Meanwhile, the likes of Galaxy and Maltesers drinking chocolate are both in value and volume decline, but brand owner Mars remains upbeat. “Instant hot chocolate now accounts for nearly 50% of the hot chocolate market and continues to generate annual sales of £23 million, demonstrating that immediate consumption is becoming more and more popular,” says Mars’s general manager for chocolate drinks and treats Michelle Frost.
Cadbury is hot chocolate’s biggest brand but value sales are down 11% to £42.1m, on volumes down 7.6% [IRI]. “We believe the drinking chocolate category has significant headroom for growth, as currently only one in two households buy hot chocolate, yet it is a highly popular drink in the out-of-home market thanks to the rise of café culture,” says Susan Nash, trade communications manager at Mondelez International, which owns Cadbury. In 2016 the brand launched Cadbury Freddo Drinking Chocolate and relaunched its Cadbury Highlights range. “As the leading brand, we’re committed to innovation and investment to help drive growth.”
With price pressures increasing on manufacturers, NPD will be of increasing importance if drinkers can be convinced to swallow higher prices. “Currency fluctuations, inflation and increasing commodity prices have led hot beverages prices to rise 2.5% on average,” says Kantar’s Hewitt.
“The impact of these external factors has caused normal tea to see growth after a number of years of decline. Increased financial pressure on manufacturers, and a move away from promotions by retailers, has led to the overall levels of volume sold on deal declining for all hot beverage sectors, further contributing to increased average price.”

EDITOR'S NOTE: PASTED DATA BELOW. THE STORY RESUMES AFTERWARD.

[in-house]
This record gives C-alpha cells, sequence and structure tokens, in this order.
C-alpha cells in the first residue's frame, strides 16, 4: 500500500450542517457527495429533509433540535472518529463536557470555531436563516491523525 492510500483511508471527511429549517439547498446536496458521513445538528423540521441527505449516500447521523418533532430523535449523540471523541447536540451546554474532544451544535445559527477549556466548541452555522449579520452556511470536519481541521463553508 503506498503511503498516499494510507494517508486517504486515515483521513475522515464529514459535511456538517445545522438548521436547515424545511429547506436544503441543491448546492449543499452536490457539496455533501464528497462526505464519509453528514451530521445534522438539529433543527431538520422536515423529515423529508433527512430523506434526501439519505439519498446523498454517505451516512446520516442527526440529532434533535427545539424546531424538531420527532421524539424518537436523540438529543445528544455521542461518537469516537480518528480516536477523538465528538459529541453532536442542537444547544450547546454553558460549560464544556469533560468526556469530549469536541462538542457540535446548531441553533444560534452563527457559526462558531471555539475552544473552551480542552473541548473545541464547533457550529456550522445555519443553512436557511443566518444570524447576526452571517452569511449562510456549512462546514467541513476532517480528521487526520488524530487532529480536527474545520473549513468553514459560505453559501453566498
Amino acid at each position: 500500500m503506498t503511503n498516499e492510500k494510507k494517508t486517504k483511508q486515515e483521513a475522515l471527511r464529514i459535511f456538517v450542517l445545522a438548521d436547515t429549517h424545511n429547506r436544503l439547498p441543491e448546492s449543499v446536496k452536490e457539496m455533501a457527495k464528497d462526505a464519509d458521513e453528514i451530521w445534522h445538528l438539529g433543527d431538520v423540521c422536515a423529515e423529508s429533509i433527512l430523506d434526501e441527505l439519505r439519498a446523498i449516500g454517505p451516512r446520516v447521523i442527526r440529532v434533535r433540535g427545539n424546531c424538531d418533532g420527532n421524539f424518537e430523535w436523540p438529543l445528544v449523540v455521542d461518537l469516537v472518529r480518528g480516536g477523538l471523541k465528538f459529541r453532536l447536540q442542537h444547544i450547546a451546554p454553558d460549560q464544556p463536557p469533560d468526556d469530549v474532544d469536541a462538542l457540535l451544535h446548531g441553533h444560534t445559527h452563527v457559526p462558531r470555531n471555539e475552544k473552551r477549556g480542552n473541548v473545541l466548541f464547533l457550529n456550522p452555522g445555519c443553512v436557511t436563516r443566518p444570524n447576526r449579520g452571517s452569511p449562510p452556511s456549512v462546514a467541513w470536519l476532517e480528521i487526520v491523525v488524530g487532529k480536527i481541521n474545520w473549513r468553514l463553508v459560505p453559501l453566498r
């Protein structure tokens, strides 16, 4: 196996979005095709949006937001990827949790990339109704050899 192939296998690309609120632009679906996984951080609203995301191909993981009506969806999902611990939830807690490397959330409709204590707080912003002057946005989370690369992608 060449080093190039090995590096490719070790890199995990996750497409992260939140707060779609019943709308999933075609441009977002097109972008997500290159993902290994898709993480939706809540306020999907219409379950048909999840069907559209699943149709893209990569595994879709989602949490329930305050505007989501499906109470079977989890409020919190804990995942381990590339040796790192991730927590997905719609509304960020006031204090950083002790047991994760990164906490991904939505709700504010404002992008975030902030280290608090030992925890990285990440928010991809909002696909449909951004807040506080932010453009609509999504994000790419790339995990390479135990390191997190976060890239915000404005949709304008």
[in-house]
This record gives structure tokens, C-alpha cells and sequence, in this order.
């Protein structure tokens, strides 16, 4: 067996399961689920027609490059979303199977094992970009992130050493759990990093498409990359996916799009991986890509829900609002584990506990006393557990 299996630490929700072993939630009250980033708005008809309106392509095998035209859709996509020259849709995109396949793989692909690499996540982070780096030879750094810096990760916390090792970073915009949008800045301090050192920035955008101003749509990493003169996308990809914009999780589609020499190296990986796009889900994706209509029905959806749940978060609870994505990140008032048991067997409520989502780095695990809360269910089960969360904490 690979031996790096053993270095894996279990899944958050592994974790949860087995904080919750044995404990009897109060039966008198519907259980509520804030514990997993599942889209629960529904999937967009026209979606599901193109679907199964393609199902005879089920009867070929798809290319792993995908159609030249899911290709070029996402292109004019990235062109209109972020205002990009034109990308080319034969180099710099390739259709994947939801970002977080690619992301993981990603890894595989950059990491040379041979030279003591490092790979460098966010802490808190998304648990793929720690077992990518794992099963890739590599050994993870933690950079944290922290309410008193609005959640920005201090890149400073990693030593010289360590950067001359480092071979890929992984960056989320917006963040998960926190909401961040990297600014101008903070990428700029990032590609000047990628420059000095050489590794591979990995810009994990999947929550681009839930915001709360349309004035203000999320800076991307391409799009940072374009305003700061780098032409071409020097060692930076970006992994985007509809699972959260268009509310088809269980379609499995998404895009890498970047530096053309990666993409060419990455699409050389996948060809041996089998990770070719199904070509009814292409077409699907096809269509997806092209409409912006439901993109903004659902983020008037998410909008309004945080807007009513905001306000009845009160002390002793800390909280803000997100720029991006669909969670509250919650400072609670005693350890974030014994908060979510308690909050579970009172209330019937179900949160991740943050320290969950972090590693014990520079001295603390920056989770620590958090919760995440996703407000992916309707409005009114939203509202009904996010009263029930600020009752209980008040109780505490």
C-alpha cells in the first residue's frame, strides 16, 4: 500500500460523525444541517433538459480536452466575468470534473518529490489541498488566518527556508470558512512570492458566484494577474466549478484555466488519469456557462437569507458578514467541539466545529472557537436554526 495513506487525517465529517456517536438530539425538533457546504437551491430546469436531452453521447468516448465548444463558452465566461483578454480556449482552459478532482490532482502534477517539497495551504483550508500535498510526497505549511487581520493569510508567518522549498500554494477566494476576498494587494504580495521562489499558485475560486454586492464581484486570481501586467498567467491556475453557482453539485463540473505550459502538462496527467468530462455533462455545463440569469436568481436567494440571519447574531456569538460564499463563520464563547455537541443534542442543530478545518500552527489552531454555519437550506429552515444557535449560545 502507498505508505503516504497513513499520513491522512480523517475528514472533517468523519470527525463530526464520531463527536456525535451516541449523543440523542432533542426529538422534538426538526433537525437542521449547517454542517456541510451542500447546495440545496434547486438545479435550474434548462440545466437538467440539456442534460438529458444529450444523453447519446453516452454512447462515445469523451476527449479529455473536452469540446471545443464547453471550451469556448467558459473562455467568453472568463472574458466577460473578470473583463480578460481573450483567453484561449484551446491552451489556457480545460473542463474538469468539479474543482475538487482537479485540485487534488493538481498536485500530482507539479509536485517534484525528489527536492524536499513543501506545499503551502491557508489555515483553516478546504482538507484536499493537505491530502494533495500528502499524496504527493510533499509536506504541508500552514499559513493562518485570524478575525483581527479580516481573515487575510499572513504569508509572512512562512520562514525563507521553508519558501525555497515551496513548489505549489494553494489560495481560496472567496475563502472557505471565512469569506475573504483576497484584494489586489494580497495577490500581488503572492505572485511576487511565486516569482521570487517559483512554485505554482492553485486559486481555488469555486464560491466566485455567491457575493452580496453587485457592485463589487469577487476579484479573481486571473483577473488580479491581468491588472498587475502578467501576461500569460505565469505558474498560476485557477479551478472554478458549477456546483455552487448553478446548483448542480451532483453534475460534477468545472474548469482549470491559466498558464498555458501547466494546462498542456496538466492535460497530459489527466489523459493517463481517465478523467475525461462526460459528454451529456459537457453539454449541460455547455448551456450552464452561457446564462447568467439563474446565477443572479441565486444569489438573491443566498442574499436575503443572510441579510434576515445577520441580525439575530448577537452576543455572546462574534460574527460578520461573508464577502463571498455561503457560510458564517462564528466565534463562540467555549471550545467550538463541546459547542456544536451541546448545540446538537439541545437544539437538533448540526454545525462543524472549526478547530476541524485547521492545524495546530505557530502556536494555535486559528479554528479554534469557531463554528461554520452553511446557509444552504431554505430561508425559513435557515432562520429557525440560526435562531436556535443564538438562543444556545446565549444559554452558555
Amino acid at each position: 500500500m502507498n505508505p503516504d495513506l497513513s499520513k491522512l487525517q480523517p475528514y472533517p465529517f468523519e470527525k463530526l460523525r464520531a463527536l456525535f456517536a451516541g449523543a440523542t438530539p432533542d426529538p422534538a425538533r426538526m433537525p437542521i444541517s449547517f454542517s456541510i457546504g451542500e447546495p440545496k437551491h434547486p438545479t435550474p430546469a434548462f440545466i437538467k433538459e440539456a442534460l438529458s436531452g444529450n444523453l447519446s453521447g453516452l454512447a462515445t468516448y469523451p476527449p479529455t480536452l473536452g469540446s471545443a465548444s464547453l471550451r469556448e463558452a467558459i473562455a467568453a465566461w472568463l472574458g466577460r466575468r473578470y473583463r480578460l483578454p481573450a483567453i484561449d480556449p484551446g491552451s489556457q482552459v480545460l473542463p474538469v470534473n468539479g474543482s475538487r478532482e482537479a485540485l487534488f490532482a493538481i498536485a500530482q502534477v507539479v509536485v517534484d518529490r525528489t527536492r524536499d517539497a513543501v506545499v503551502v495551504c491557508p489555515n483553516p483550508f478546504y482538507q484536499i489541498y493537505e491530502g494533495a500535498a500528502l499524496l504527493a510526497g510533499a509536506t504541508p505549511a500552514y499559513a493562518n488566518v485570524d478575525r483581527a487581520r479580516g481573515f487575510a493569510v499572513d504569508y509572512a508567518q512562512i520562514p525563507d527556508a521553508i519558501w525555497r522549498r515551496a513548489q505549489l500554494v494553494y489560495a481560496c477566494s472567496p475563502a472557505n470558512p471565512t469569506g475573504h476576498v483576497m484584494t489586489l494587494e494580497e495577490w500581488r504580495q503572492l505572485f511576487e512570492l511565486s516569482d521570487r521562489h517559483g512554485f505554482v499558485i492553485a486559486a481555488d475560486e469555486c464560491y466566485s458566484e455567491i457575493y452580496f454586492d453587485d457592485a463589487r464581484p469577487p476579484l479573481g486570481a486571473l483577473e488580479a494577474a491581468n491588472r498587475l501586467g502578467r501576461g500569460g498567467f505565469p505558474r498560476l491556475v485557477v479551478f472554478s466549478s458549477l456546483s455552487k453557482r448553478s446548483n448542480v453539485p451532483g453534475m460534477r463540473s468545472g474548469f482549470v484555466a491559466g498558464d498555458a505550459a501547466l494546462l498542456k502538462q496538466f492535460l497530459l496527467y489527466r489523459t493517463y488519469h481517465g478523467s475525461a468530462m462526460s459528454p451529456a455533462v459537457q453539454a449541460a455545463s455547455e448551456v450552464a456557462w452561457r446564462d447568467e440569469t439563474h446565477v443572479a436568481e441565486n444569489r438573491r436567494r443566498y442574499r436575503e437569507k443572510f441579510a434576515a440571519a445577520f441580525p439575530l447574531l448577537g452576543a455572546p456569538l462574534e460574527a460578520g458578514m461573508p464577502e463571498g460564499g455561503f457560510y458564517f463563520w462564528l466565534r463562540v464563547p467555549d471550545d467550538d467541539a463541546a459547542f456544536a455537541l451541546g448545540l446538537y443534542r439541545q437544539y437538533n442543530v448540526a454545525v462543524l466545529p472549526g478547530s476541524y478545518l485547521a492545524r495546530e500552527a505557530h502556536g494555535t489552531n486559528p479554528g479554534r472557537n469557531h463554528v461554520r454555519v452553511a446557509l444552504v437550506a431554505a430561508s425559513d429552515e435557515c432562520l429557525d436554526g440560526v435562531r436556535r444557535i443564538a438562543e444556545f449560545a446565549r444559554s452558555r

But with the number of tea brands moving into the green, fruit and herbal sectors increasing, competition is heating up, meaning that prices could come down as players compete for share. “High quality tea needs to be given more recognition and priced according to its proposition,” says Wessanen’s brand controller for Clipper Teas Adele Ward.
“High volume promotions have proved challenging for tea producers over the years by effectively devaluing the category which has led to it being more commoditised over the years. Retailers’ strategies have evolved to reduce promotion participation, which is great to see. It’s an exciting time in the tea category, with lots of opportunities for brands and retailers to tap into.”
M Worldwide’s Martin adds that in-store cafés are an opportunity for brands looking to increase facings. “Brands are becoming less territorial - happy to share space for the greater good of extending dwell time and more compelling experiences,” he says. “Brands will continue to be more creative about finding new locations as everyone fights for the prime real estate locations.”
So the tea party isn’t just back on, it’s moving to new venues.